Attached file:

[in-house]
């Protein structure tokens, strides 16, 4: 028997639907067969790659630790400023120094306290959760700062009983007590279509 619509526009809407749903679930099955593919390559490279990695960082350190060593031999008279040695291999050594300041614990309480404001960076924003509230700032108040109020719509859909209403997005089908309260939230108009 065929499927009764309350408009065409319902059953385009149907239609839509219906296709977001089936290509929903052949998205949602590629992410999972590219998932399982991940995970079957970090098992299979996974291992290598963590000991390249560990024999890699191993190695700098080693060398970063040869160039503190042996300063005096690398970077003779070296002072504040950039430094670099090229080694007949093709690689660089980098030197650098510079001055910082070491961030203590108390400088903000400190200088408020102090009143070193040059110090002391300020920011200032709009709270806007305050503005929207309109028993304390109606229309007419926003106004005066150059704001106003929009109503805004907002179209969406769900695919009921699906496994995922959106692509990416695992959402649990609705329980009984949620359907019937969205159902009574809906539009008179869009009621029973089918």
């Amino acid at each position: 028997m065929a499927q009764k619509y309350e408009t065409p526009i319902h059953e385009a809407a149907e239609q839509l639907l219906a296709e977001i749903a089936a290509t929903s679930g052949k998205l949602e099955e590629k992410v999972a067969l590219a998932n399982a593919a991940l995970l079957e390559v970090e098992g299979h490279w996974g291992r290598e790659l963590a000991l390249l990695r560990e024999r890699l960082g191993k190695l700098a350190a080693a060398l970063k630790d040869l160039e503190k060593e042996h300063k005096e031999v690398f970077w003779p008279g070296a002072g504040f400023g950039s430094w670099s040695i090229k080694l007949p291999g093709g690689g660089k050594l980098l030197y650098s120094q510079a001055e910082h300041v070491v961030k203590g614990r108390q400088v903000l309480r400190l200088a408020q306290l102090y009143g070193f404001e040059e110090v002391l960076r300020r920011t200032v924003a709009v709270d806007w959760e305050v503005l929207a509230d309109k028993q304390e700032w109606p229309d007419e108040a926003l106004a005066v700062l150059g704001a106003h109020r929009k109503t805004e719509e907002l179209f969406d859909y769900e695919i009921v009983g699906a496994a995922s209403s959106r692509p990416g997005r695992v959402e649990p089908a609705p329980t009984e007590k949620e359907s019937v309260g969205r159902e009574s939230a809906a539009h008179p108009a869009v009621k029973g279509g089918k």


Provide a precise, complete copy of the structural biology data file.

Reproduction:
[in-house]
């Protein structure tokens, strides 16, 4: 028997639907067969790659630790400023120094306290959760700062009983007590279509 619509526009809407749903679930099955593919390559490279990695960082350190060593031999008279040695291999050594300041614990309480404001960076924003509230700032108040109020719509859909209403997005089908309260939230108009 065929499927009764309350408009065409319902059953385009149907239609839509219906296709977001089936290509929903052949998205949602590629992410999972590219998932399982991940995970079957970090098992299979996974291992290598963590000991390249560990024999890699191993190695700098080693060398970063040869160039503190042996300063005096690398970077003779070296002072504040950039430094670099090229080694007949093709690689660089980098030197650098510079001055910082070491961030203590108390400088903000400190200088408020102090009143070193040059110090002391300020920011200032709009709270806007305050503005929207309109028993304390109606229309007419926003106004005066150059704001106003929009109503805004907002179209969406769900695919009921699906496994995922959106692509990416695992959402649990609705329980009984949620359907019937969205159902009574809906539009008179869009009621029973089918």
């Amino acid at each position: 028997m065929a499927q009764k619509y309350e408009t065409p526009i319902h059953e385009a809407a149907e239609q839509l639907l219906a296709e977001i749903a089936a290509t929903s679930g052949k998205l949602e099955e590629k992410v999972a067969l590219a998932n399982a593919a991940l995970l079957e390559v970090e098992g299979h490279w996974g291992r290598e790659l963590a000991l390249l990695r560990e024999r890699l960082g191993k190695l700098a350190a080693a060398l970063k630790d040869l160039e503190k060593e042996h300063k005096e031999v690398f970077w003779p008279g070296a002072g504040f400023g950039s430094w670099s040695i090229k080694l007949p291999g093709g690689g660089k050594l980098l030197y650098s120094q510079a001055e910082h300041v070491v961030k203590g614990r108390q400088v903000l309480r400190l200088a408020q306290l102090y009143g070193f404001e040059e110090v002391l960076r300020r920011t200032v924003a709009v709270d806007w959760e305050v503005l929207a509230d309109k028993q304390e700032w109606p229309d007419e108040a926003l106004a005066v700062l150059g704001a106003h109020r929009k109503t805004e719509e907002l179209f969406d859909y769900e695919i009921v009983g699906a496994a995922s209403s959106r692509p990416g997005r695992v959402e649990p089908a609705p329980t009984e007590k949620e359907s019937v309260g969205r159902e009574s939230a809906a539009h008179p108009a869009v009621k029973g279509g089918k």